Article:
Britain’s biggest store chains are pinning their hopes on a bumper Christmas despite fears that strict measures to stop a second wave of coronavirus could devastate business.
After lurching to a £635million half-year loss – and revealing there would be no staff bonus for the first time since 1953 – John Lewis Partnership chairman Dame Sharon White said the festive season would be ‘particularly important’ for its department stores and Waitrose supermarkets this year.
And Next chief executive Lord Wolfson warned the recently enforced ‘rule of six’ is ‘likely to depress demand for gifts and clothing associated with traditional family get-togethers’ if it remains in place in December.
John Lewis Partnership boss Dame Sharon White, right, said Christmas would be ‘particularly important’ while Next chief exec Lord Wolfson, left, fears ‘rule of six’ may depress demand
Retailers, including Marks & Spencer, are understood to have become increasingly nervous that the restrictions on social gatherings will curb festive celebration, denting sales of food, drink and party dresses.
In a letter to staff confirming they would not receive a bonus, White acknowledged the outlook is ‘uncertain’ but said households are particularly ‘excited’ about Christmas this year.
John Lewis opened its Christmas shop section on its website on August 24 – ten days earlier than it did last year – following a surge in online enquiries about festive products including Christmas trees, baubles, and mince pies.
White insisted she is not being ‘naive’ about the risk posed by further lockdowns, curfews and the Government’s new ‘rule of six’ limit on social gatherings.
But she said: ‘We can see in the trading right now how excited people are. Most families are going to want a bit of a lift this Christmas however we’re going to celebrate it.
‘We’ve got some fantastic plans in both brands really to deliver the best Christmas for families after what I think for everybody has been a pretty torrid, pretty difficult year.’
Pippa Wicks, John Lewis executive director, said: ‘We are expecting the same demand as last year, if not better than last year.’
Waitrose thrives post-Ocado
Waitrose has reported a surge in online orders since it severed ties with Ocado at the start of the month.
The upmarket grocer is battling to boost its online business, after Ocado joined forces with Marks & Spencer to deliver shopping to Middle England households.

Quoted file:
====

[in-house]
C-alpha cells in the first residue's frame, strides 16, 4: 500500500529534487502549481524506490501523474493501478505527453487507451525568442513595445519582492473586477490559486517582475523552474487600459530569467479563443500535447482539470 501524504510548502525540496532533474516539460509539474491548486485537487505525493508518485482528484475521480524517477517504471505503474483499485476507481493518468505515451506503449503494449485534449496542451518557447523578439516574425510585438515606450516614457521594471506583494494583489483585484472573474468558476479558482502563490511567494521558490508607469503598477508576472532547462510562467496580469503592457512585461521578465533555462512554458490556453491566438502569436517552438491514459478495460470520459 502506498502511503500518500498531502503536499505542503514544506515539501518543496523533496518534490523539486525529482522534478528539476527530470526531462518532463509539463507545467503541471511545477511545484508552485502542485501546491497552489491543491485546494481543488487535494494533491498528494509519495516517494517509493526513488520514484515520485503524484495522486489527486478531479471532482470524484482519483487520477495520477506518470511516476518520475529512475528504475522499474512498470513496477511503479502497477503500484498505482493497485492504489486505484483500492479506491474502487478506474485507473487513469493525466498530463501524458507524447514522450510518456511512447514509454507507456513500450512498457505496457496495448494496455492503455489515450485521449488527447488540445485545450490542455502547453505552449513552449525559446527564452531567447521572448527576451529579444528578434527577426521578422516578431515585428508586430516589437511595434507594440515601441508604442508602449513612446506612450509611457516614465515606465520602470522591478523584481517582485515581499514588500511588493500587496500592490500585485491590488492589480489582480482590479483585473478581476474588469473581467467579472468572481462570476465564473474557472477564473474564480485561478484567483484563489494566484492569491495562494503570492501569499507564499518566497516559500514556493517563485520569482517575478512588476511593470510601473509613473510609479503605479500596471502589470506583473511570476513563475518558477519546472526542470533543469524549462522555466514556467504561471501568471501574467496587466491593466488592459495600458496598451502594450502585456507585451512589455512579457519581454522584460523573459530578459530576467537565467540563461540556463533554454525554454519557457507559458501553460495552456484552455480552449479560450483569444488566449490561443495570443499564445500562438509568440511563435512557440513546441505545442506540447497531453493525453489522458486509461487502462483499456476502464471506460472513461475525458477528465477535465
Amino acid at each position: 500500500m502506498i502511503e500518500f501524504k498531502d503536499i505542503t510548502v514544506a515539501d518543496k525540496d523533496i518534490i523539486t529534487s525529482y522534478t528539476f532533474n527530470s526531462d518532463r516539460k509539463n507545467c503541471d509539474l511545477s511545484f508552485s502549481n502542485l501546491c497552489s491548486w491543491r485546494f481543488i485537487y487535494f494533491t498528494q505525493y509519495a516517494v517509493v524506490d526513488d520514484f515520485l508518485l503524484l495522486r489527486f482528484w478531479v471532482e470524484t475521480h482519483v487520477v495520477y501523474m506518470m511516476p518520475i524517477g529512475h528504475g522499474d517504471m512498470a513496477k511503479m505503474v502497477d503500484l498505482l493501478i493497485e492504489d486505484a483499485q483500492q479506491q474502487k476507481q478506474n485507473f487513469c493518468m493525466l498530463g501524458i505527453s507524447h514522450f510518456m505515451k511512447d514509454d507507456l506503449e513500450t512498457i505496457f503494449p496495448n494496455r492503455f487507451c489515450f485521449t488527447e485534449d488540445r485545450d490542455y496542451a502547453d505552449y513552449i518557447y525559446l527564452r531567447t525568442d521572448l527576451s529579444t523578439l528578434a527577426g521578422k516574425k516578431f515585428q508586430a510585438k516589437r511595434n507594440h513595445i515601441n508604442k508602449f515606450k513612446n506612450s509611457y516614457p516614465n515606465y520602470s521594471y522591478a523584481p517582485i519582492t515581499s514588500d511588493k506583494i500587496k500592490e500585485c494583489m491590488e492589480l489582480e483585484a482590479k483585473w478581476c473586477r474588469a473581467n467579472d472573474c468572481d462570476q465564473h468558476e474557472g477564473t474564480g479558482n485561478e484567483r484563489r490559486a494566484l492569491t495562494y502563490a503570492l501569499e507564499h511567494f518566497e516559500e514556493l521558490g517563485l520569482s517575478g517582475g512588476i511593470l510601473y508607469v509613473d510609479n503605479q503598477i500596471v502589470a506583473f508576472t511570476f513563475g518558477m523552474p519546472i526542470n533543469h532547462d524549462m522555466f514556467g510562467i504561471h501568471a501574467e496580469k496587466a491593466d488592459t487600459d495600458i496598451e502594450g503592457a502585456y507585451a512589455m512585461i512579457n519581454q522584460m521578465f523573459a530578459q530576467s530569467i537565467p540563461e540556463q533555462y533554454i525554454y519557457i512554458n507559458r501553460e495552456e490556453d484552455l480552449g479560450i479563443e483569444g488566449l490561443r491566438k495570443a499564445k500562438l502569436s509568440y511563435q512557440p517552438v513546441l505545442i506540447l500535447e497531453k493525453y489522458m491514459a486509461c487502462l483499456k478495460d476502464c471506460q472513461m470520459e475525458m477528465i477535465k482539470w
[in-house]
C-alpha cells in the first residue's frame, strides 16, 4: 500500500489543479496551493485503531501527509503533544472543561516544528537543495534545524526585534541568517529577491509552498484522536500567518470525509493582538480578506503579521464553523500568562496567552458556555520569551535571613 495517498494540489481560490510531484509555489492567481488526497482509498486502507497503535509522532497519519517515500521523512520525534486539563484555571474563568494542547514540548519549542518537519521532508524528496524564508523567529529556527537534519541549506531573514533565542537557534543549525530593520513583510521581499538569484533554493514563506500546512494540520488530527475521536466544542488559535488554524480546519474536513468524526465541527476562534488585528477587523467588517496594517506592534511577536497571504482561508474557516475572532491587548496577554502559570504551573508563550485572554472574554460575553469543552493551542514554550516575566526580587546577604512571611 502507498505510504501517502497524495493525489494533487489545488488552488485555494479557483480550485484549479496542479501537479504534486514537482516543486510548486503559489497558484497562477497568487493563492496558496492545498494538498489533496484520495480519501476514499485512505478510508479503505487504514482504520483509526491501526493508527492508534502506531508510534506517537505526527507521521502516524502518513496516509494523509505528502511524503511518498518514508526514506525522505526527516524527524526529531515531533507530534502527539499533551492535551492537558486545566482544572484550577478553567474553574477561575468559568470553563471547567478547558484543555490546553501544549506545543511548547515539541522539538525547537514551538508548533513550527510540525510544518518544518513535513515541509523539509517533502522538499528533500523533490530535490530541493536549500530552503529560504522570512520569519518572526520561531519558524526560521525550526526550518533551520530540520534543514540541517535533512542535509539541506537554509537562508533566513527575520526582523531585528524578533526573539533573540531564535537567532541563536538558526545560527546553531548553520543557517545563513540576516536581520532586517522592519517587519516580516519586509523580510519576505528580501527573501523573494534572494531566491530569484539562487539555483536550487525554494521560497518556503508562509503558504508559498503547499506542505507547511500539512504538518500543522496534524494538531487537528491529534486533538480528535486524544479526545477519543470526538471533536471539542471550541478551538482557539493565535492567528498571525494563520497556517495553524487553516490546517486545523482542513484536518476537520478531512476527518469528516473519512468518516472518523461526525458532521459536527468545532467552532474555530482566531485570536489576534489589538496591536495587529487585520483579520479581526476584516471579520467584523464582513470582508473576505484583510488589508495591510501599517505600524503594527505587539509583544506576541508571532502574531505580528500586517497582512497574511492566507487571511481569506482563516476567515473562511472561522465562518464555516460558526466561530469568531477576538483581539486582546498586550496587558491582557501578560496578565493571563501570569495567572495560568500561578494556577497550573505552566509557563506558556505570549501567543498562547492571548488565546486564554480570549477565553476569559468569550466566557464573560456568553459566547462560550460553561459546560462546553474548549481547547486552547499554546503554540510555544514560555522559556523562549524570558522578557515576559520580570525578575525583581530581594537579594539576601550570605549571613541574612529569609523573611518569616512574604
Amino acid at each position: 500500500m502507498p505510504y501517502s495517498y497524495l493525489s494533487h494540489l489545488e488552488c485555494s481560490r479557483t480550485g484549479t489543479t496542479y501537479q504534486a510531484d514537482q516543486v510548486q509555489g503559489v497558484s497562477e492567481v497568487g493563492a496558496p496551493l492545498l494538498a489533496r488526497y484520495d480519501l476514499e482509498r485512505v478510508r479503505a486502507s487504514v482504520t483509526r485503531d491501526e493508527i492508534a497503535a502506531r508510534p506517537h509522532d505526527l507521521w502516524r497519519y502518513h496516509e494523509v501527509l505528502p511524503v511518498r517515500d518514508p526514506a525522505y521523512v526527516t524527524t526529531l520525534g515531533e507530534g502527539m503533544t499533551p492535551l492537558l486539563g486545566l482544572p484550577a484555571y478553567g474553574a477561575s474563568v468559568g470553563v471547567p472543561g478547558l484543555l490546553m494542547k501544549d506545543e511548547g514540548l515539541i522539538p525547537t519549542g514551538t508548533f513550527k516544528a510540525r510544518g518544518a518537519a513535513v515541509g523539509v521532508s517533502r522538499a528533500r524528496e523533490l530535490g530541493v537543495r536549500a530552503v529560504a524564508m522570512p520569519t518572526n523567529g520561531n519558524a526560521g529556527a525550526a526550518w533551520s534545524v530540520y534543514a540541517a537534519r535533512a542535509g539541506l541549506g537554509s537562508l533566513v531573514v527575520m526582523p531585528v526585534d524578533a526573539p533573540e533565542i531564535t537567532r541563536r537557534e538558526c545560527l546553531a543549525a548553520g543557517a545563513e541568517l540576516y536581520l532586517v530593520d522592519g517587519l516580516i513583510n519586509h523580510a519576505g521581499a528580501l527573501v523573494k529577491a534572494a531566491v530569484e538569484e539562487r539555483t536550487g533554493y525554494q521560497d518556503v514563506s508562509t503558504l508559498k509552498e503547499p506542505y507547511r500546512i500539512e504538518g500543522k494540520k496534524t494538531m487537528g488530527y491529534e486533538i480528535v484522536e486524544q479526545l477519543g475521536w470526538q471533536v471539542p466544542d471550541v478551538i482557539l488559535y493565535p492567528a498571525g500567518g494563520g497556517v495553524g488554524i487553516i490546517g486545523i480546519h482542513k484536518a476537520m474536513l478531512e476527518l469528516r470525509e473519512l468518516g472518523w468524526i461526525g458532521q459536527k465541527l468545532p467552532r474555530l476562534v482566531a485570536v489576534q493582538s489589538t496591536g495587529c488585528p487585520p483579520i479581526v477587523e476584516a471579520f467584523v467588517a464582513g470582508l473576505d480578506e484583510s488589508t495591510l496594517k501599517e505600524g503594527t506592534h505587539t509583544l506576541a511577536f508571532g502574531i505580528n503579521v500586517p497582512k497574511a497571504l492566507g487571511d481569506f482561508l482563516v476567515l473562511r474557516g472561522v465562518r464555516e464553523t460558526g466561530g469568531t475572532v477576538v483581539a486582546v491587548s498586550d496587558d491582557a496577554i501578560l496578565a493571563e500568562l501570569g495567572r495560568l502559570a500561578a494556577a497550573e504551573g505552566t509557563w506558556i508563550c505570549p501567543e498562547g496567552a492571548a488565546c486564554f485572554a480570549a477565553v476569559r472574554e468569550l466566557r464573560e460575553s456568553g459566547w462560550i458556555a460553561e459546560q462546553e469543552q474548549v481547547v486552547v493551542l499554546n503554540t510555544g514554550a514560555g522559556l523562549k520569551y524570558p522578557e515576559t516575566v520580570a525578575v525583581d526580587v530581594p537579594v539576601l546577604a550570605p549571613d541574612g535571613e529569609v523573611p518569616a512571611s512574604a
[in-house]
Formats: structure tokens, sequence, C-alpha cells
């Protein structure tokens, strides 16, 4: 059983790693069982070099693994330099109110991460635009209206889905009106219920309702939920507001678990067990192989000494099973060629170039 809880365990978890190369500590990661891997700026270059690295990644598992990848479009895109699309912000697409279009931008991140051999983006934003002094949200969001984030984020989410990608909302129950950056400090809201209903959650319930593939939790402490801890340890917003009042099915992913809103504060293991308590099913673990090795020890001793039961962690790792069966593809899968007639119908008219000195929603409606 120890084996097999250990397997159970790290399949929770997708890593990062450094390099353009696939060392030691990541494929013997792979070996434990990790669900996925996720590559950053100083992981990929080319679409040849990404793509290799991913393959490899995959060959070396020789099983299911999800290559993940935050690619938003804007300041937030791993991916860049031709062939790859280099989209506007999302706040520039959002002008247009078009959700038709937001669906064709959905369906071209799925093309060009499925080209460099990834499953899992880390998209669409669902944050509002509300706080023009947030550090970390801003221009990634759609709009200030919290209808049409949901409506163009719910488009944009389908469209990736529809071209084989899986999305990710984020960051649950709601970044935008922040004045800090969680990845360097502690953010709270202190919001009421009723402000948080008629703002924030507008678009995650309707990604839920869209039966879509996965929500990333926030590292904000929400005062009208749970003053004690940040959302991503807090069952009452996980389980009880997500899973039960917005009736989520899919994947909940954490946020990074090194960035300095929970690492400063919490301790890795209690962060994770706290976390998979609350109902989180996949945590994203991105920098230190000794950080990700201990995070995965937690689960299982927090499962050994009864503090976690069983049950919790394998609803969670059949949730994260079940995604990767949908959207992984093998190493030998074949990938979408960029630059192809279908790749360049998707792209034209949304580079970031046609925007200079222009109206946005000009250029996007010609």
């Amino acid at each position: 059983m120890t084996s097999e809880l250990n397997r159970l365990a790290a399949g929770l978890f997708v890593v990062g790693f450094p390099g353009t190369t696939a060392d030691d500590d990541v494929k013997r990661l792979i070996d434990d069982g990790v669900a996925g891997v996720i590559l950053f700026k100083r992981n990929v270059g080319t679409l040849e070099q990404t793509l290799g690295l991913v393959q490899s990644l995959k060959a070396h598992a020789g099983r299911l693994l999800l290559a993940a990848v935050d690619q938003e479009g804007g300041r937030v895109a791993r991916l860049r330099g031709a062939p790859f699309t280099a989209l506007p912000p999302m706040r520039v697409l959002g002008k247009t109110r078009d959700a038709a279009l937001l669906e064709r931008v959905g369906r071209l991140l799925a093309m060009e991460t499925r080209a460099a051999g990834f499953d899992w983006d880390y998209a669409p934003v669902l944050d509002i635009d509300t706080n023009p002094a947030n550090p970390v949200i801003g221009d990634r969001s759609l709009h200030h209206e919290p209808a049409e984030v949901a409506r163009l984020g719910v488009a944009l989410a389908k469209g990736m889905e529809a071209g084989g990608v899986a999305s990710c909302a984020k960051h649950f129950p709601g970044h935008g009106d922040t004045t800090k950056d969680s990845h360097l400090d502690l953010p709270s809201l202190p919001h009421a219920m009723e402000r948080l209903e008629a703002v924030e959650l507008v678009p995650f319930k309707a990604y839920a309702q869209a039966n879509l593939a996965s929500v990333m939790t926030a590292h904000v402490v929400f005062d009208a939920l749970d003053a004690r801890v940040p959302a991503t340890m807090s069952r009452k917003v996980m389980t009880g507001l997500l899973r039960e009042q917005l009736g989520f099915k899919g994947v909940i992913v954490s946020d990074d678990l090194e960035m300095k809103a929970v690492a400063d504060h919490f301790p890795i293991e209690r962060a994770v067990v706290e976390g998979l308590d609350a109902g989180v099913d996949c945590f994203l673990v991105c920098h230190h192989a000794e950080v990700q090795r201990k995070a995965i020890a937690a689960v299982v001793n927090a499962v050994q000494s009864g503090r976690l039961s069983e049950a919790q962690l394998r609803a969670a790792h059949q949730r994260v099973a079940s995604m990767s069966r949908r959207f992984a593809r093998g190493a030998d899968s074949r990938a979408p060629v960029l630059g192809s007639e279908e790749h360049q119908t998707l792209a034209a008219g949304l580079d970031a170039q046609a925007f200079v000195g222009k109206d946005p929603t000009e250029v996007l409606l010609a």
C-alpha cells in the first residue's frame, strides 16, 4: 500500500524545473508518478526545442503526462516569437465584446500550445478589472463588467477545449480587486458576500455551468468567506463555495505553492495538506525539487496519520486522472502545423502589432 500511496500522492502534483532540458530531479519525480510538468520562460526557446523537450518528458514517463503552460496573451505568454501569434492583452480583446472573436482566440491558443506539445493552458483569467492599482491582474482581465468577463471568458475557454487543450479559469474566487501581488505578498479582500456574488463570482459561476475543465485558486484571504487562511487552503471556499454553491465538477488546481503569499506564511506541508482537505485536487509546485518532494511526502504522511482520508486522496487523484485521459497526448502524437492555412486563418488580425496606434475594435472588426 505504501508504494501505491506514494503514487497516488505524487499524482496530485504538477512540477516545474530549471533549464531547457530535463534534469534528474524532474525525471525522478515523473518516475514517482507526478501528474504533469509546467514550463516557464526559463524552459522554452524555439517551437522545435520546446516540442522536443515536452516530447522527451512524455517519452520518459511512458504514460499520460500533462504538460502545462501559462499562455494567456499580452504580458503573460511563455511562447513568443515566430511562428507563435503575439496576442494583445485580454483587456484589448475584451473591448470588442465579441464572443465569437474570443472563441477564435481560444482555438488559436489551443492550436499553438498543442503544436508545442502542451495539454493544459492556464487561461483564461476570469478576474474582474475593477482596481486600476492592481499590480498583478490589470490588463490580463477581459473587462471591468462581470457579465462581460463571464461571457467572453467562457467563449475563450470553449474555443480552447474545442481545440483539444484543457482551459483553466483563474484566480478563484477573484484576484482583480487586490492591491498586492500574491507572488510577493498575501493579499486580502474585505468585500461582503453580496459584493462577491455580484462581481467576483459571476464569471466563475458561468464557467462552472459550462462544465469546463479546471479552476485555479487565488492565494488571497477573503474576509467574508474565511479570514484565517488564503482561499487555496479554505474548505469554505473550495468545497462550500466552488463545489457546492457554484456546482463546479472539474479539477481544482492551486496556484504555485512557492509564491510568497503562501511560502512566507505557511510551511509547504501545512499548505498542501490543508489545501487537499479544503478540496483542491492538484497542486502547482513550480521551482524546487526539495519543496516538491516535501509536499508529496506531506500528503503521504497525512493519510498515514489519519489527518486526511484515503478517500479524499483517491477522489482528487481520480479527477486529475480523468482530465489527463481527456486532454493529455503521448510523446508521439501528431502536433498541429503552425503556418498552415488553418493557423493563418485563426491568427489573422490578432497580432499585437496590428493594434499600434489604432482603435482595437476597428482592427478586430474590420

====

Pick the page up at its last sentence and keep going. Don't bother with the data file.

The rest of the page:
Yesterday it claimed Waitrose.com is doing a roaring trade – delivering around 170,000 orders a week, up from around 60,000 before the pandemic.
The supermarket also said it had seen a ‘strong pick-up in demand’ since the end of its relationship with Ocado on September 1 , with Waitrose.com orders up 9 per cent in the first week.
Local shopping lift for Co-op
The Co-op has seized its biggest share of the grocery market for almost two decades as the pandemic drives ‘exceptional’ demand.
The business said families were eating out less frequently and shopping closer to home, delivering a boost to its food sales.
It helped the grocer grow its market share to a peak of 7.4 per cent in July, according to research by Kantar, up from 6 per cent before the Covid-19 lockdown. The boom in demand also lifted Co-op’s revenues by 7.6 per cent to £5.8billion in the 26 weeks to July 4, with profits surging 35 per cent to £27million.
On the back of the success, the group is handing staff a pay rise.
Boris Johnson has revealed plans to loosen the rule of six so that extended families can spend Christmas together.
But the Prime Minister has insisted this will only be possible if people abide by the social distancing rules now, to help stop the rise in infections.
In an interview with The Sun he said this may involve imposing a curfew on business such as pubs to flatten the curve.
A dent in Christmas sales is the last thing that struggling retailers – including John Lewis – need. John Lewis, famous for its Christmas adverts each year, revealed the devastating impact of the coronavirus crisis on the group, which includes Waitrose.
It was forced to write down the value of John Lewis stores by £470million after their closure during the lockdown accelerated the switch to online shopping.
This, allied with £200million in lost sales from the lockdown and a £50million Covid bill, including for PPE equipment for staff, dragged the John Lewis Partnership to a £635million loss in the six months to the end of July.
Even without these exceptional items, it fell to a pre-tax loss of £55million. Meanwhile, Next increased its full-year earnings outlook for the second time in as many months after a surge in summer sales.
Sales were boosted by fewer people taking holidays abroad in August and cool weather at the end of the month – compared to a heatwave last year – which buoyed demand for its warmer autumn ranges.
While full-price sales plunged by a third in its first half, Next also said trading since the lockdown had been ‘resilient’ due to strong online sales.
The fashion chain expects to turn a full year profit of £300million – down heavily on the £729million the previous year but up sharply from the £195million it had been predicting in July.
But it said it fell to a loss of £16.5million in the six months to the end of July – down from a profit of £327.4million last year. And it warned the end of the furlough scheme, a rise in the infection rate over the winter and tighter social distancing rules could hit sales.
The retailer also revealed it expects to renew leases on 60 stores. Based on negotiations with landlords so far it expects it to slash rents by half on average – saving it just under £10million a year.